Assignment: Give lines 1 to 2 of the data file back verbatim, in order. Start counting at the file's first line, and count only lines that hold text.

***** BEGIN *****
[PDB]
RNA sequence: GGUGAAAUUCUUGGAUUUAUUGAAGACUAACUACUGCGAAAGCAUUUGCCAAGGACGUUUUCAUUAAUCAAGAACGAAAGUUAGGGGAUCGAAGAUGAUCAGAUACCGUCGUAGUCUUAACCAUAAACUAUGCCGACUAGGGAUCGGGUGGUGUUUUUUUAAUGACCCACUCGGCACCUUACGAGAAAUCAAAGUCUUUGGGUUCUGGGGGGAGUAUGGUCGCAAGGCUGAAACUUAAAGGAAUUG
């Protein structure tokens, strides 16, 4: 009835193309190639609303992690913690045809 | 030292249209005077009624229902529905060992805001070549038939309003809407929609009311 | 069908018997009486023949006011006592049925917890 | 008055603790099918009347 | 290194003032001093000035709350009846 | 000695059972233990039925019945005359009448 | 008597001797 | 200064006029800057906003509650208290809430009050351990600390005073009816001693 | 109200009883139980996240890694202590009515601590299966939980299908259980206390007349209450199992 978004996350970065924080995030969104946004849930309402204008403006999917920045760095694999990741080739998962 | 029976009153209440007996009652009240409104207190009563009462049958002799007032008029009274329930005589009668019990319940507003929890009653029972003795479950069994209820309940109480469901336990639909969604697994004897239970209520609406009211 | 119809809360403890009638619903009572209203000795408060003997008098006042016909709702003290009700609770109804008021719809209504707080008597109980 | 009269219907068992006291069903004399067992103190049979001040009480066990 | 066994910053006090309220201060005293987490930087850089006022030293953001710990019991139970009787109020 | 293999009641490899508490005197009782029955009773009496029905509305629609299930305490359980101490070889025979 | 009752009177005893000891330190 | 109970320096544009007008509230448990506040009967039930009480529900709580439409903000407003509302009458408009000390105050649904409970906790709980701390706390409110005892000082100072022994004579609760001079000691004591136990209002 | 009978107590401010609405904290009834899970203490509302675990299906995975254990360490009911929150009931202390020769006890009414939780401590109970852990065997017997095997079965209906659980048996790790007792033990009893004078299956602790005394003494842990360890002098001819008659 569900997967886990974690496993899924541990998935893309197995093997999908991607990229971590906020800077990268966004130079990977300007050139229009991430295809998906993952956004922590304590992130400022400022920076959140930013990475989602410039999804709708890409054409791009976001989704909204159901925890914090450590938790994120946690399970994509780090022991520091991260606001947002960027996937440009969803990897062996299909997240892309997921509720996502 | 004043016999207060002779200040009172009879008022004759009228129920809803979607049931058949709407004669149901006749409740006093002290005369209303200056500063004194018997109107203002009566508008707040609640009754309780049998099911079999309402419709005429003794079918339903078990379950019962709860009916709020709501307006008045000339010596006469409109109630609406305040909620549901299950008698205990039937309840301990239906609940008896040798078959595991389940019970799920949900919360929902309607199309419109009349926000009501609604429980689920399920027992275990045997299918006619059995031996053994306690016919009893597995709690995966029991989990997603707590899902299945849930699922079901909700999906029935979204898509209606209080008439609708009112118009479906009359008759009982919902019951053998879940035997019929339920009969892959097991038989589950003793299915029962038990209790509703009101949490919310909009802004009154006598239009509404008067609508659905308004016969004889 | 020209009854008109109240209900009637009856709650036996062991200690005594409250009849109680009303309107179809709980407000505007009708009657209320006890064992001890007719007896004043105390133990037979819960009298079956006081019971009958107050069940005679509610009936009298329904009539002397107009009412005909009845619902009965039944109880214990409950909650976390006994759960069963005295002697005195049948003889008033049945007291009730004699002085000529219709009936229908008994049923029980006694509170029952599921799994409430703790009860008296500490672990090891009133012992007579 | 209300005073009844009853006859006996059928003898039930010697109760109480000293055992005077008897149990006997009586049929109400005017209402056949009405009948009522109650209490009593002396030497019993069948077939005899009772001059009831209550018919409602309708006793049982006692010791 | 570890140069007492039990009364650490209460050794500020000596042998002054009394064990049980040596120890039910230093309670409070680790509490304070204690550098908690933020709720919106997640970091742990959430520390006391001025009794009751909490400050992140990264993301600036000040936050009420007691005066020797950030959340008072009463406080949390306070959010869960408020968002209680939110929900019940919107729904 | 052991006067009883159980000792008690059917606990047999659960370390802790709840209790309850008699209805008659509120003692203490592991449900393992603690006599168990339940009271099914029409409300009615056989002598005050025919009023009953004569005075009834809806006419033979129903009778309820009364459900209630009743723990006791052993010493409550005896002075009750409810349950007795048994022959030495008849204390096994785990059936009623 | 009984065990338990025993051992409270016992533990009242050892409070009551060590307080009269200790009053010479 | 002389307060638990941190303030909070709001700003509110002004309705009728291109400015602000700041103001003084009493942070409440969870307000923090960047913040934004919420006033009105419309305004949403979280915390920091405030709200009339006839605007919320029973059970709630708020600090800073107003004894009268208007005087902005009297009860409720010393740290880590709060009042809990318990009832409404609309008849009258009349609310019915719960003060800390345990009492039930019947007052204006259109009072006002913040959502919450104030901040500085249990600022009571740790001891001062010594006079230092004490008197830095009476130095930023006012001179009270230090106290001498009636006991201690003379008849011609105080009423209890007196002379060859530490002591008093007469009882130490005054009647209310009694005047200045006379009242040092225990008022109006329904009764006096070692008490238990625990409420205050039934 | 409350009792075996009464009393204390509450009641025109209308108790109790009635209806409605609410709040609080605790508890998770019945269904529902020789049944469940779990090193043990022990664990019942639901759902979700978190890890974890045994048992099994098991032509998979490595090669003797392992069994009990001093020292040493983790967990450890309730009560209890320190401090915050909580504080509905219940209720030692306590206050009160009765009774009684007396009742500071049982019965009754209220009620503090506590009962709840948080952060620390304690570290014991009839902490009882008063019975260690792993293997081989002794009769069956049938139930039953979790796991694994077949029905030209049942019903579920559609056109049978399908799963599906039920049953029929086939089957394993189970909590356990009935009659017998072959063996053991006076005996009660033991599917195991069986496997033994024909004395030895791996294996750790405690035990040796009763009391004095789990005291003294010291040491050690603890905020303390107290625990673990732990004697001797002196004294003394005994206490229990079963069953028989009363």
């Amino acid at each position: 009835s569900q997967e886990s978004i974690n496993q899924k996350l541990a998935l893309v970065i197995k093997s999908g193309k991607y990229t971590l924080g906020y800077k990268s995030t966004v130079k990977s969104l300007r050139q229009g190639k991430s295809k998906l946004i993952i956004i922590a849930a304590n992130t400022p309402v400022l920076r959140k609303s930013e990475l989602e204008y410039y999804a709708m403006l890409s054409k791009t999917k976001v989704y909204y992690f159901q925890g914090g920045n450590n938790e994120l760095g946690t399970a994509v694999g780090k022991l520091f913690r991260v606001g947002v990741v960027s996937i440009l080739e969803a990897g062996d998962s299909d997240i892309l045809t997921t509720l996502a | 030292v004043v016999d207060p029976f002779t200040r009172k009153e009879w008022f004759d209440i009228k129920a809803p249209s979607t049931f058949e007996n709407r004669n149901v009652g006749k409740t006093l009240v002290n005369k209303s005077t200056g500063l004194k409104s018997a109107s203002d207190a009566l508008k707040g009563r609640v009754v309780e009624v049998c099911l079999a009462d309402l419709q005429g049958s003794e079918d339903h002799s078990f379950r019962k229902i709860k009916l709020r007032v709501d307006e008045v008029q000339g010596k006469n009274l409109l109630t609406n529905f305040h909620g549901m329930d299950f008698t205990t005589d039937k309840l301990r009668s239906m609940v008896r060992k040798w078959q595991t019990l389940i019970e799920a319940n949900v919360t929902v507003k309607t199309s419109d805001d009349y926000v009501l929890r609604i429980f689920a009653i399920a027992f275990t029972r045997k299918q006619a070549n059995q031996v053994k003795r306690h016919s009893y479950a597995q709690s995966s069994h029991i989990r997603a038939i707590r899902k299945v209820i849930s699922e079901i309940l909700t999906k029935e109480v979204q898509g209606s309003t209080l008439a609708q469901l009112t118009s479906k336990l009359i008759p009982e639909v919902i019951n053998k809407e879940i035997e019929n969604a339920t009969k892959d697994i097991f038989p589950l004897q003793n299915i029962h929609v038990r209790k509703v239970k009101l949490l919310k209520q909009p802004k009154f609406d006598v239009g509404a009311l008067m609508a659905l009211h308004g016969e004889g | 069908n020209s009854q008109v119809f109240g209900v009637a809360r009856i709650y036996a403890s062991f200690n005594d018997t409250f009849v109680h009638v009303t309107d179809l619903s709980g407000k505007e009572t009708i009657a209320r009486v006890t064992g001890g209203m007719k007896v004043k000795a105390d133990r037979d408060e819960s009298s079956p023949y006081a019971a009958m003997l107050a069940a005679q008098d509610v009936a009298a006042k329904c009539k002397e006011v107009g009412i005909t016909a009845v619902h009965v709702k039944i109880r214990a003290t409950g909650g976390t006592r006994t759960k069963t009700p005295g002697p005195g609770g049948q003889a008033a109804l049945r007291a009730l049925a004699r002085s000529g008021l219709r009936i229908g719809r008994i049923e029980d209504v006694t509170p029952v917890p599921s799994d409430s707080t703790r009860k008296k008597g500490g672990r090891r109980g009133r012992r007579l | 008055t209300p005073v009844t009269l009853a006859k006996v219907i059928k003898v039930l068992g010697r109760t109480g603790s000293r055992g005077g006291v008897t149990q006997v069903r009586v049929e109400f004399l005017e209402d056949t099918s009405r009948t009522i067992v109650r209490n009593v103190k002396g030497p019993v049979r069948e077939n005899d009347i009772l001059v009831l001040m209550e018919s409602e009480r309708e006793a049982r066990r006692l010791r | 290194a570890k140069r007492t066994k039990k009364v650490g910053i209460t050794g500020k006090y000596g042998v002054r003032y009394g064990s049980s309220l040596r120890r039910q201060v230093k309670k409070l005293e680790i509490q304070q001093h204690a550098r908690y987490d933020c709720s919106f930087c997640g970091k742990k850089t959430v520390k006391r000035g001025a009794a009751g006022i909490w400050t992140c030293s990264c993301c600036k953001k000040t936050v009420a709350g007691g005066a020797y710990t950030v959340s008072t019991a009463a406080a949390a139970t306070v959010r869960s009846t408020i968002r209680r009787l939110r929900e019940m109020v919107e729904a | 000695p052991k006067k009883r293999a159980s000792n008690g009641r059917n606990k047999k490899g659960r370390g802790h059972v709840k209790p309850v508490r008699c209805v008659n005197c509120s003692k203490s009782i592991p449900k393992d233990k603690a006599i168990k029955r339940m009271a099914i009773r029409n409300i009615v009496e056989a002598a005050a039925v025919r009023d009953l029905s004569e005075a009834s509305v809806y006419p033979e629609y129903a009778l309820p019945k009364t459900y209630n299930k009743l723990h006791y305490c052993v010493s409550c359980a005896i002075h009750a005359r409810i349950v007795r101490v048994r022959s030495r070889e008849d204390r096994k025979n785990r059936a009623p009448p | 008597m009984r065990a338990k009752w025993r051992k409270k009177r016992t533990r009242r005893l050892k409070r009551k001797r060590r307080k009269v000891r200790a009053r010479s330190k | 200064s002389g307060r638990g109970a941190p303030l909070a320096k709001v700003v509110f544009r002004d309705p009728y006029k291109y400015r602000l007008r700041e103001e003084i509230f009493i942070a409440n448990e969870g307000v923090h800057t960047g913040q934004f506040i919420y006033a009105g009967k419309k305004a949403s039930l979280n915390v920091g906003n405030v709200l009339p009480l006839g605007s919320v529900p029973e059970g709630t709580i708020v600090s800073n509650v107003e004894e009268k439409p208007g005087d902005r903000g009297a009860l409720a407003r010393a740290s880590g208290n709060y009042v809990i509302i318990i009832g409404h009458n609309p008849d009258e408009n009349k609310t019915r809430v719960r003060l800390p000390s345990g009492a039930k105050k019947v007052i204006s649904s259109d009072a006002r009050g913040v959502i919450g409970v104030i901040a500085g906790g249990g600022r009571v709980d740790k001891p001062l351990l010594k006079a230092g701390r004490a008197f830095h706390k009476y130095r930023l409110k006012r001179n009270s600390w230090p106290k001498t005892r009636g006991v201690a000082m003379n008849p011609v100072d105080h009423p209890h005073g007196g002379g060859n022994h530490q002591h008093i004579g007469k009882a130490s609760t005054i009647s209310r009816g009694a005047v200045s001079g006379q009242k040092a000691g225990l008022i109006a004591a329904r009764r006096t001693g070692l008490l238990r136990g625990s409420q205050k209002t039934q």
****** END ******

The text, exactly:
[PDB]
RNA sequence: GGUGAAAUUCUUGGAUUUAUUGAAGACUAACUACUGCGAAAGCAUUUGCCAAGGACGUUUUCAUUAAUCAAGAACGAAAGUUAGGGGAUCGAAGAUGAUCAGAUACCGUCGUAGUCUUAACCAUAAACUAUGCCGACUAGGGAUCGGGUGGUGUUUUUUUAAUGACCCACUCGGCACCUUACGAGAAAUCAAAGUCUUUGGGUUCUGGGGGGAGUAUGGUCGCAAGGCUGAAACUUAAAGGAAUUG